- Identification and Creation
- Physical Descriptions
- Gray wash, black chalk and graphite on cream antique laid paper, framing lines in brown ink
- 37.6 x 51.7 cm (14 13/16 x 20 3/8 in.)
- Inscriptions and Marks
- Signed: black ink, lower right: . R. Roghman.
- inscription: verso, lower left, graphite: huys te kroonesteyn buyte Leyden in Soeterwoude / N4
- watermark: Grapes below a fleur-de-lys; variant of Heawood 2341 (Amsterdam, 1647)
- inscription: verso, lower left, graphite: 10
- Possibly Albert Bentes, Amsterdam, by descent; to Hillebrand Bentes, Amsterdam, sold by his heirs; [Amsterdam, 16 October 1708] ; probably to Christiaan van Hoeck, Ouderhoek, by descent; to his son, Anthonie van Hoeck, Ouderhoek, by descent; to his nephew, Jean de Wolff, Ouderhoek. Cornelis Ploos van Amstel, Amsterdam, sold; [Van der Schley et al., Amsterdam, 3 March 1800, kunstboek KK, lot 6]; to [C. S. Roos, Amsterdam.] Probably H. Kneppelhout van Sterkenburg, Utrecht [?]. Cornelis Hofstede de Groot, The Hague, sold by his hiers; to Jonkheer Dr. Willem Adriaan Beelaerts van Blokland, 1930; consigned by his heirs; to [Art Consult, Amsterdam, 2004] sold; to Harvard University Art Museums; The Marian H. Phinney Fund, Paul J. Sachs Memorial Fund, and purchase through the generosity of Anthony Meier, David and Julie Tobey, Mr. and Mrs. Walter C. Klein, and the Bunge Corporation Foundation, 2005.252.
1. Cronesteyn was no. 127 on the list drawn up by the antiquary Cornelis Alkemade before the sale. In the advertisement for the sale, the drawings were described as part of Bentes's library: "de fraje en nette bibliotheek van wijlen den Hr. Schepen Hillebrand Bentes...mitsgaders omtrent 250 tekeningen van Kasteelen en Adelijke huysen in de Provincies van Holland en Utregt, door Roeland Roghman."
- Published Text
- Drawings from the Age of Bruegel, Rubens, and Rembrandt: Highlights from the Collection of the Harvard Art Museums
- William W. Robinson and Susan Anderson
- Harvard Art Museums (Cambridge, MA, 2016)
Catalogue entry no. 73 by William W. Robinson:
Roelant Roghman’s oeuvre comprises about forty prints of topographical views and alpine landscapes; some thirty-five paintings, most depicting forest and mountain scenes;2 and numerous drawings, which belong to one of two large groups. The first consists of freely invented views of alpine terrain or scenery reminiscent of the Dutch countryside, drawn in a loose, summary manner with ink and wash over a sketch in black chalk.3 Topographical subjects make up the second group, which includes an exceptional series documenting country houses in the provinces of Holland, Utrecht, and Gelderland. Roghman executed these in 1646 and 1647, when he was barely twenty years old. Distinguished by ingenious compositional variations and a breadth of execution to match their ambitious dimensions and scale, they rank among the masterpieces of seventeenth-century Dutch landscape drawing. An early inventory lists 247 views of 150 different houses, of which more than 220 have been identified and catalogued.4 As topographically accurate records of historic—and often no longer extant—Dutch houses, they are of inestimable documentary value. Roghman presumably produced the series on commission, but its origin remains a mystery.5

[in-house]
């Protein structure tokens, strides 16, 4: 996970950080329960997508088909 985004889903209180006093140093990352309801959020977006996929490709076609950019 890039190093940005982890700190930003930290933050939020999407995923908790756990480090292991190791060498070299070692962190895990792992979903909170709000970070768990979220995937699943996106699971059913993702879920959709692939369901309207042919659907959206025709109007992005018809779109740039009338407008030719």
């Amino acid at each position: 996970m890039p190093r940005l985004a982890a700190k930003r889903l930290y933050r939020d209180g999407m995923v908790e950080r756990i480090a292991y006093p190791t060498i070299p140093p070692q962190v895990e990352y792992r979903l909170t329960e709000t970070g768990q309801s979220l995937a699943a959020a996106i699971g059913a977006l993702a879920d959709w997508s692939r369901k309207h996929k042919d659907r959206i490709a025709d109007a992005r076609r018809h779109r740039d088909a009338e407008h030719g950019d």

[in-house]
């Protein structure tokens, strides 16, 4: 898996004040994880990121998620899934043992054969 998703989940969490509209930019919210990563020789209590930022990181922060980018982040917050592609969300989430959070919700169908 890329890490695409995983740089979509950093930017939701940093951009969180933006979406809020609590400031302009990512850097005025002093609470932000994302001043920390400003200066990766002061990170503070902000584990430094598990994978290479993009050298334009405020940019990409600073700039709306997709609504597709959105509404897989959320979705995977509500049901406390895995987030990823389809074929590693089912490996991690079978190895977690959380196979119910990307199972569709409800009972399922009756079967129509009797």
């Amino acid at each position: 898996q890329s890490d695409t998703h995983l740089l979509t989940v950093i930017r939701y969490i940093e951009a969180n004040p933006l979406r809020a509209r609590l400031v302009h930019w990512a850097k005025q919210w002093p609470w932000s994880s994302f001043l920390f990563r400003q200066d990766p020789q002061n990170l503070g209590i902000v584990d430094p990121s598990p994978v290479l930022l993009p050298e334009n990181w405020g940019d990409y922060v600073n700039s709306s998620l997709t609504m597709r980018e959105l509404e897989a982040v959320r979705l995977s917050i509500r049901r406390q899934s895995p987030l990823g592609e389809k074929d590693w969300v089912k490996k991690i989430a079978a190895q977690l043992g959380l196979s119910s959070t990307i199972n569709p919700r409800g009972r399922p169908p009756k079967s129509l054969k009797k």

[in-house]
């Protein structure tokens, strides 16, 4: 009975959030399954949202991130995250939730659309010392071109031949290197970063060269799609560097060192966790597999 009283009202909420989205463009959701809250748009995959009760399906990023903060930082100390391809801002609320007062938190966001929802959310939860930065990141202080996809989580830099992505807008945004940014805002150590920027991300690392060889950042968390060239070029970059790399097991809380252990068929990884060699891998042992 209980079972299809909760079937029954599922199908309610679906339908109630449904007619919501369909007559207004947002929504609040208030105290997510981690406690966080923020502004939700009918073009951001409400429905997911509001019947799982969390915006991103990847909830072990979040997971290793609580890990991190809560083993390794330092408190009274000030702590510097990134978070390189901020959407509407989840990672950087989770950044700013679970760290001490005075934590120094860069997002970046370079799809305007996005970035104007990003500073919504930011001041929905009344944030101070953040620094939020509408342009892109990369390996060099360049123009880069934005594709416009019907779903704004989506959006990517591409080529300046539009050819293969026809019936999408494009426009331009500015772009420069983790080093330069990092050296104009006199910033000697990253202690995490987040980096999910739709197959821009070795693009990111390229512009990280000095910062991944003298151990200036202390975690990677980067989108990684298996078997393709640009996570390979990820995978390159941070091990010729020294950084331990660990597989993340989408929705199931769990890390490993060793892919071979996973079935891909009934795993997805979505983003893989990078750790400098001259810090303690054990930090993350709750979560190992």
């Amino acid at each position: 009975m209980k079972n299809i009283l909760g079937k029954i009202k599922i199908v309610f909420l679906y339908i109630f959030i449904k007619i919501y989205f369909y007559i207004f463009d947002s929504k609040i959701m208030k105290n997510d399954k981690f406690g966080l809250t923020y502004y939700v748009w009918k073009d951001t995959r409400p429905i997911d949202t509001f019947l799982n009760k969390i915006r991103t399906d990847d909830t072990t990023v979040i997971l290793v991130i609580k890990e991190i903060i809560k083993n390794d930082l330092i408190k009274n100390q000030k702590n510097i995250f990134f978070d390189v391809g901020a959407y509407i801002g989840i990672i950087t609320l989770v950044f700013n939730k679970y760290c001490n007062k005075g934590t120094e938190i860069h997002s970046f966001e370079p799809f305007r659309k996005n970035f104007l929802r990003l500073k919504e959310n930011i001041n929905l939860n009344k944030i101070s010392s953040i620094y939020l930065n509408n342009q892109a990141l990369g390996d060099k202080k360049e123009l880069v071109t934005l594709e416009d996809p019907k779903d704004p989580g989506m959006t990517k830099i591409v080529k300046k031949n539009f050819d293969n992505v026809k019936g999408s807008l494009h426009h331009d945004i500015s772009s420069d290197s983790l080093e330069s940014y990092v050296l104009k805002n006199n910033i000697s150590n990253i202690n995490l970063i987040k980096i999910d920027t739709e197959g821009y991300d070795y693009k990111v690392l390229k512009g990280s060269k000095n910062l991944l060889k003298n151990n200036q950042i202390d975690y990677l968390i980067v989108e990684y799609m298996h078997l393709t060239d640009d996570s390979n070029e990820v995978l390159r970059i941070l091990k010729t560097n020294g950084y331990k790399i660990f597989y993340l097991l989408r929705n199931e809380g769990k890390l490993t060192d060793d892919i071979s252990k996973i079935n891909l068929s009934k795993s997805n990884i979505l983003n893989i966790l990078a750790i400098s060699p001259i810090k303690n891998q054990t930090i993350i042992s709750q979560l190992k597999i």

An eighteenth-century inscription on the verso of the Harvard sheet identifies this castle as Cronesteyn, and the drawing appears on manuscript lists of the castle series compiled in 1708 and around 1730.6 A print published in 1713 shows a bird’s-eye view of the house and property, which was located southwest of Leiden on the road to the village of Zoeterwoude (Fig. 1).7 A manor house had stood on the site since the Middle Ages. In 1574, when Spanish armies approached to besiege Leiden, the Dutch partially destroyed Cronesteyn to prevent its use by the enemy.8 Two years after the siege, Daniel van Wijngaarden acquired the property and undertook the construction of the castle depicted in Roghman’s drawing. Van Wijngaarden sold it in 1605, and in 1620 it came into the hands of Bartholomeus van Panhuys, who enlarged and improved the building. His son, Pieter van Panhuys, owned the castle when Roghman visited.9 It was demolished in 1787.10
A proposed reconstruction of Roghman’s itinerary places the Harvard work among the earliest drawings in the series, dating it to 1646.11 Like the draftsman depicted in another of his early views (Fig. 2),12 Roghman sat on the opposite bank of the moat. The low viewpoint enhances the monumentality of the castle, and the picturesque composition of the architecture, with its impressive tower and side-by-side step gables, fills much of the sheet. As in other castle drawings, the artist accentuated the vertical lines at the corners of the building, where walls in sunlight intersect those in shadow, a strategy that brings out the volume and mass of the structure. The forceful diagonal recession of the brightly illuminated wall directly across the water establishes a dynamic flow of space that continues through the composition.
Traces of an abandoned sketch, executed primarily in graphite, are visible under infrared light above the round tower and on both of its sides.13 Partially erased and covered with wash, the sketch is difficult to decipher but is of the type Roghman would use initially to outline the elevation of a building.14 While enough is legible to ascertain that the architectural features do not correspond to those of the finished composition, it is unclear whether the aborted sketch showed a different view of Cronesteyn or another house.15